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Jerry Vovcsko

First dunked a worm in Otsego Lake (upstate NY) some 68 years ago and began pursuing striped bass in Cape Cod waters 40 years ago. Pretty soon I should be able to get it right...maybe.

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April 13, 2015

Massachusetts Striped Bass Regs

by Jerry Vovcsko

Here's a message from the folks at the Division of Marine Fisheries that will certainly affect recreational striper fishing this season:

April 2015

The Division of Marine Fisheries (MarineFisheries) has adopted a 1-fish recreational bag limit for Atlantic striped bass in 2015; the recreational minimum size limit remains the same at 28". This bag limit reduction (from 2 fish) was undertaken to reduce recreational harvest in Massachusetts by at least 25%, as required by the interstate management plan. Massachusetts' commercial quota has also been reduced by 25%. Read on for further details.

This past October, the Atlantic States Marine Fisheries Commission approved Addendum IV to Amendment 6 to the Interstate Fishery Management Plan (FMP) for Atlantic Striped Bass. The Addendum responds to results of the 2013 benchmark stock assessment, which found that fishing mortality in 2012 was above target, and female spawning stock biomass has been steadily declining below the target level since 2006.

Addendum IV adopts a 25% harvest reduction from 2013 levels for coastal fisheries, and 20.5% harvest reduction from 2012 levels for the Chesapeake Bay fisheries (this lower reduction is due to the Bay jurisdictions taking a 14% cut in 2013 based on their management program). For the coastal fisheries, the Addendum reduces the commercial quotas by 25% and decreases the recreational bag limit to 1 fish. Under Amendment 6, states may implement alternative state-specific recreational measures if they can demonstrate that the measures will have the same conservation value.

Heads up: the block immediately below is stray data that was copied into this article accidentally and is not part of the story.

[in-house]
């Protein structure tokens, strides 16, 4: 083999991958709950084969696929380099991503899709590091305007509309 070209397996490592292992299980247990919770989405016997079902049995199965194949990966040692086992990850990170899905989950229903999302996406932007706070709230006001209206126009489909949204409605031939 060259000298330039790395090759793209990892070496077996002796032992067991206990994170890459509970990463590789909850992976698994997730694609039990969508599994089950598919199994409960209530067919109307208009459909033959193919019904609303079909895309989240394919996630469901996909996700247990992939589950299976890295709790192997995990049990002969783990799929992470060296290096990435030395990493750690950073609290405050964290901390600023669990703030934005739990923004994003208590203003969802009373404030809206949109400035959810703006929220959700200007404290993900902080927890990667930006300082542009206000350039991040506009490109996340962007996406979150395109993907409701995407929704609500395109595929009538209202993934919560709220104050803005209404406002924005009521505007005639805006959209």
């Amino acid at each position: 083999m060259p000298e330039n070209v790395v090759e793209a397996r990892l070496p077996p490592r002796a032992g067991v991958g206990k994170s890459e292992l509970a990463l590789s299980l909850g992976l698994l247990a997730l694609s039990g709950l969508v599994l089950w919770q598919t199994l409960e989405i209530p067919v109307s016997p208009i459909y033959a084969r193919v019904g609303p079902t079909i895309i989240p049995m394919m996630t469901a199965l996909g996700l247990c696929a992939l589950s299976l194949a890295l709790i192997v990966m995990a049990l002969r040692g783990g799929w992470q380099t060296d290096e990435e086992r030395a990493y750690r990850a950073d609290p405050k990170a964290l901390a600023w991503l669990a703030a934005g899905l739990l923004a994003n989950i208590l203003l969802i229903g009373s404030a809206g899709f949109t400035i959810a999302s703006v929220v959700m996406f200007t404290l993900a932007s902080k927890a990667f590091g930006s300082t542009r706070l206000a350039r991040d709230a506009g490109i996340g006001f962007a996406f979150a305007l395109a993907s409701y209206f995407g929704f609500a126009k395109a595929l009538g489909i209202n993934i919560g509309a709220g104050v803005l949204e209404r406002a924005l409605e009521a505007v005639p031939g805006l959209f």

MarineFisheries collected public comment on several options to comply with Addendum IV this past winter. At the request of some representatives and participants in the for-hire fishery, we entertained two alternatives to the 1 fish at 28" FMP standard that included 2 fish at more conservative size limits; these alternatives would have applied only to the for-hire fishing mode.

After careful consideration, MarineFisheries and the Marine Fisheries Advisory Commission selected the FMP standard of 1 fish at 28" minimum for all modes (private and for-hire). This change has the best chance of achieving a 25% harvest reduction, is easiest to understand, encourages compliance, and simplifies enforcement. In addition, public support for the 2-fish alternatives was limited.

Harvest projections for mode-specific regulations are less certain than for fishery-wide regulations. Confidence in the effectiveness of mode-specific regulations is further reduced if compliance erodes. Introducing a separate striped bass measure to regulate the for-hire mode from all other recreational fishermen (and commercial fishermen) would reduce compliance and complicate enforcement. Enforcement of alternative rules across the entire population of our for-hire permit holders (numbering 900), particularly when for-hire permit holders are fishing without patrons aboard, would have proven troublesome. A universal rule also removes any negative perceptions about benefits from a "dual-standard" allowed to for-hire patrons. Anglers in Massachusetts will operate under the same rules as those in our neighboring states in 2015, as New Hampshire, Rhode Island, and Connecticut have also adopted 1 fish at 28" minimum rules. For more information, refer to www.mass.gov/marinefisheries.

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